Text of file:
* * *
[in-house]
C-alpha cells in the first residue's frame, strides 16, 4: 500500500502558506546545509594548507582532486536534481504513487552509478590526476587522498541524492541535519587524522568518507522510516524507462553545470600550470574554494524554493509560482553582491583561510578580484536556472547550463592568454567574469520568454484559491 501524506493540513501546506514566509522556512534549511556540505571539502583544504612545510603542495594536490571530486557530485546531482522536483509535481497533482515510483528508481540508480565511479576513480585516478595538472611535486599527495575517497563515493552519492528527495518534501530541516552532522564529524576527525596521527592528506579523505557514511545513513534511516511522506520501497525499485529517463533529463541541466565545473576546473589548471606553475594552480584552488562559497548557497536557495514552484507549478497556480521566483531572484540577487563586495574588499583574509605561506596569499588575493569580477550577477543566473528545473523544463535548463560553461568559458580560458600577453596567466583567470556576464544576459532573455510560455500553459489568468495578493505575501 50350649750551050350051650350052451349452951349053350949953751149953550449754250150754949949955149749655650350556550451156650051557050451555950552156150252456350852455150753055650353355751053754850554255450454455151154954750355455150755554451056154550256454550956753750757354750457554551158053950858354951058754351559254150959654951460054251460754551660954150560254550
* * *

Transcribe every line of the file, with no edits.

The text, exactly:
[in-house]
C-alpha cells in the first residue's frame, strides 16, 4: 500500500502558506546545509594548507582532486536534481504513487552509478590526476587522498541524492541535519587524522568518507522510516524507462553545470600550470574554494524554493509560482553582491583561510578580484536556472547550463592568454567574469520568454484559491 501524506493540513501546506514566509522556512534549511556540505571539502583544504612545510603542495594536490571530486557530485546531482522536483509535481497533482515510483528508481540508480565511479576513480585516478595538472611535486599527495575517497563515493552519492528527495518534501530541516552532522564529524576527525596521527592528506579523505557514511545513513534511516511522506520501497525499485529517463533529463541541466565545473576546473589548471606553475594552480584552488562559497548557497536557495514552484507549478497556480521566483531572484540577487563586495574588499583574509605561506596569499588575493569580477550577477543566473528545473523544463535548463560553461568559458580560458600577453596567466583567470556576464544576459532573455510560455500553459489568468495578493505575501 50350649750551050350051650350052451349452951349053350949953751149953550449754250150754949949955149749655650350556550451156650051557050451555950552156150252456350852455150753055650353355751053754850554255450454455151154954750355455150755554451056154550256454550956753750757354750457554551158053950858354951058754351559254150959654951460054251460754551660954150560254550